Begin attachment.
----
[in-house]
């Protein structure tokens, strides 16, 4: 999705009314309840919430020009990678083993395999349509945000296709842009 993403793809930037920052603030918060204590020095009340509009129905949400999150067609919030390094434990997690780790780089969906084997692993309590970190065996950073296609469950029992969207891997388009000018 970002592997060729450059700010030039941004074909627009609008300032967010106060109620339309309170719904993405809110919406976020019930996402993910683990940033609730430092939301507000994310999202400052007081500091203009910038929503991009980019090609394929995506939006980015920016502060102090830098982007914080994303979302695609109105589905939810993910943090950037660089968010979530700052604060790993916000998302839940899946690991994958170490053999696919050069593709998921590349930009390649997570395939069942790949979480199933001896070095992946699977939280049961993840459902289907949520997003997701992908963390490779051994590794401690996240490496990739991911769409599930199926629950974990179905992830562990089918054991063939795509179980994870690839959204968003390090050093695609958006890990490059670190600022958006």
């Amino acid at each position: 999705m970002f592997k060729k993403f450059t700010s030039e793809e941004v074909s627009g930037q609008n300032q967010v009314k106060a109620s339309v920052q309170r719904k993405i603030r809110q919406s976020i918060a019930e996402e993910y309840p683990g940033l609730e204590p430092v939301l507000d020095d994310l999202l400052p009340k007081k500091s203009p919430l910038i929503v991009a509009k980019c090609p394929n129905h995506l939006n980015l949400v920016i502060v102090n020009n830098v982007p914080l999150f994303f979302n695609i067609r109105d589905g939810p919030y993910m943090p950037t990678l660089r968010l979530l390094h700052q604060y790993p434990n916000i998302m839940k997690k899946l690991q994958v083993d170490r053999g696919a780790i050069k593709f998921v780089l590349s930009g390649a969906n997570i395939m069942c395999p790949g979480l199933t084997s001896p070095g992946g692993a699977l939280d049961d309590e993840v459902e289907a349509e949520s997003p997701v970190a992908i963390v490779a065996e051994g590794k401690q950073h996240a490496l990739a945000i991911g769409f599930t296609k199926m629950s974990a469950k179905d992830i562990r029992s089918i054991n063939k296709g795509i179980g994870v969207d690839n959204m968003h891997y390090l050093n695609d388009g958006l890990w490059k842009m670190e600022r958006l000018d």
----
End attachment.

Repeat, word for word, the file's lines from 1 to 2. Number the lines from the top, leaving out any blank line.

[in-house]
């Protein structure tokens, strides 16, 4: 999705009314309840919430020009990678083993395999349509945000296709842009 993403793809930037920052603030918060204590020095009340509009129905949400999150067609919030390094434990997690780790780089969906084997692993309590970190065996950073296609469950029992969207891997388009000018 970002592997060729450059700010030039941004074909627009609008300032967010106060109620339309309170719904993405809110919406976020019930996402993910683990940033609730430092939301507000994310999202400052007081500091203009910038929503991009980019090609394929995506939006980015920016502060102090830098982007914080994303979302695609109105589905939810993910943090950037660089968010979530700052604060790993916000998302839940899946690991994958170490053999696919050069593709998921590349930009390649997570395939069942790949979480199933001896070095992946699977939280049961993840459902289907949520997003997701992908963390490779051994590794401690996240490496990739991911769409599930199926629950974990179905992830562990089918054991063939795509179980994870690839959204968003390090050093695609958006890990490059670190600022958006």